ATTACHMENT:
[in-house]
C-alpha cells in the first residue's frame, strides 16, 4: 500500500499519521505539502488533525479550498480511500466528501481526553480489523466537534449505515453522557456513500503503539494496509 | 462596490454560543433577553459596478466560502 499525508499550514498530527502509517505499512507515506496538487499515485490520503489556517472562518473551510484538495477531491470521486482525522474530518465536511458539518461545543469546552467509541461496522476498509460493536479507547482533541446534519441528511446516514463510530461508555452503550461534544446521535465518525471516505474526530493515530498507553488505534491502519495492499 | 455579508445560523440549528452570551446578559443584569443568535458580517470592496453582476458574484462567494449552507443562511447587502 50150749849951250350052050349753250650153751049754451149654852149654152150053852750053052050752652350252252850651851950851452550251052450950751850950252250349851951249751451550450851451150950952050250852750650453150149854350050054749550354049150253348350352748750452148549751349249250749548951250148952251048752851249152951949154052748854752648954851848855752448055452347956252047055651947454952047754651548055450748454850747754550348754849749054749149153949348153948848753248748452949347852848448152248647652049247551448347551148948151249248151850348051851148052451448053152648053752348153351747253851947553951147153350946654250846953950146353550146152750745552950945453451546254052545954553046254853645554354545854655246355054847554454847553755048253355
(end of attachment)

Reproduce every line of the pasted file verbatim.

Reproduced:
[in-house]
C-alpha cells in the first residue's frame, strides 16, 4: 500500500499519521505539502488533525479550498480511500466528501481526553480489523466537534449505515453522557456513500503503539494496509 | 462596490454560543433577553459596478466560502 499525508499550514498530527502509517505499512507515506496538487499515485490520503489556517472562518473551510484538495477531491470521486482525522474530518465536511458539518461545543469546552467509541461496522476498509460493536479507547482533541446534519441528511446516514463510530461508555452503550461534544446521535465518525471516505474526530493515530498507553488505534491502519495492499 | 455579508445560523440549528452570551446578559443584569443568535458580517470592496453582476458574484462567494449552507443562511447587502 50150749849951250350052050349753250650153751049754451149654852149654152150053852750053052050752652350252252850651851950851452550251052450950751850950252250349851951249751451550450851451150950952050250852750650453150149854350050054749550354049150253348350352748750452148549751349249250749548951250148952251048752851249152951949154052748854752648954851848855752448055452347956252047055651947454952047754651548055450748454850747754550348754849749054749149153949348153948848753248748452949347852848448152248647652049247551448347551148948151249248151850348051851148052451448053152648053752348153351747253851947553951147153350946654250846953950146353550146152750745552950945453451546254052545954553046254853645554354545854655246355054847554454847553755048253355